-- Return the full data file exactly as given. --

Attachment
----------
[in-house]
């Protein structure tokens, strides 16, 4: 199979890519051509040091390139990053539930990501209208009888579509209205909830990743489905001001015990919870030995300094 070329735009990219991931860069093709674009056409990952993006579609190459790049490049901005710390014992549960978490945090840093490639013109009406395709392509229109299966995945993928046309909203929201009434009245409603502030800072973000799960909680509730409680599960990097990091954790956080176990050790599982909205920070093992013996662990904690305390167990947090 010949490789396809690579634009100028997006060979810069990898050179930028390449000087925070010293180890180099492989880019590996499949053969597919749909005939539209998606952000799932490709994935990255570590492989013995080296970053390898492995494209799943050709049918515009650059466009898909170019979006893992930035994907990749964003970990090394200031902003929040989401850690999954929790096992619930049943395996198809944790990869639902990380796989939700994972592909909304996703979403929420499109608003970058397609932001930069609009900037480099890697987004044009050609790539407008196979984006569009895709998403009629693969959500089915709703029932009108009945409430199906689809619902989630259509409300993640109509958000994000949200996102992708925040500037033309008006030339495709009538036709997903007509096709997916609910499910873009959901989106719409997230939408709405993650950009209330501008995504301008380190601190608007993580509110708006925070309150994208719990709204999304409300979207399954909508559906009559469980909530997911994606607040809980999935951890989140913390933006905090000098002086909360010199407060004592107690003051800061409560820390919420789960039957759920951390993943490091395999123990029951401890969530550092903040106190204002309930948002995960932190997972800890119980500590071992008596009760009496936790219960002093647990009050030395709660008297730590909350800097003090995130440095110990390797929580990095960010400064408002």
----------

[in-house]
């Protein structure tokens, strides 16, 4: 199979890519051509040091390139990053539930990501209208009888579509209205909830990743489905001001015990919870030995300094 070329735009990219991931860069093709674009056409990952993006579609190459790049490049901005710390014992549960978490945090840093490639013109009406395709392509229109299966995945993928046309909203929201009434009245409603502030800072973000799960909680509730409680599960990097990091954790956080176990050790599982909205920070093992013996662990904690305390167990947090 010949490789396809690579634009100028997006060979810069990898050179930028390449000087925070010293180890180099492989880019590996499949053969597919749909005939539209998606952000799932490709994935990255570590492989013995080296970053390898492995494209799943050709049918515009650059466009898909170019979006893992930035994907990749964003970990090394200031902003929040989401850690999954929790096992619930049943395996198809944790990869639902990380796989939700994972592909909304996703979403929420499109608003970058397609932001930069609009900037480099890697987004044009050609790539407008196979984006569009895709998403009629693969959500089915709703029932009108009945409430199906689809619902989630259509409300993640109509958000994000949200996102992708925040500037033309008006030339495709009538036709997903007509096709997916609910499910873009959901989106719409997230939408709405993650950009209330501008995504301008380190601190608007993580509110708006925070309150994208719990709204999304409300979207399954909508559906009559469980909530997911994606607040809980999935951890989140913390933006905090000098002086909360010199407060004592107690003051800061409560820390919420789960039957759920951390993943490091395999123990029951401890969530550092903040106190204002309930948002995960932190997972800890119980500590071992008596009760009496936790219960002093647990009050030395709660008297730590909350800097003090995130440095110990390797929580990095960010400064408002």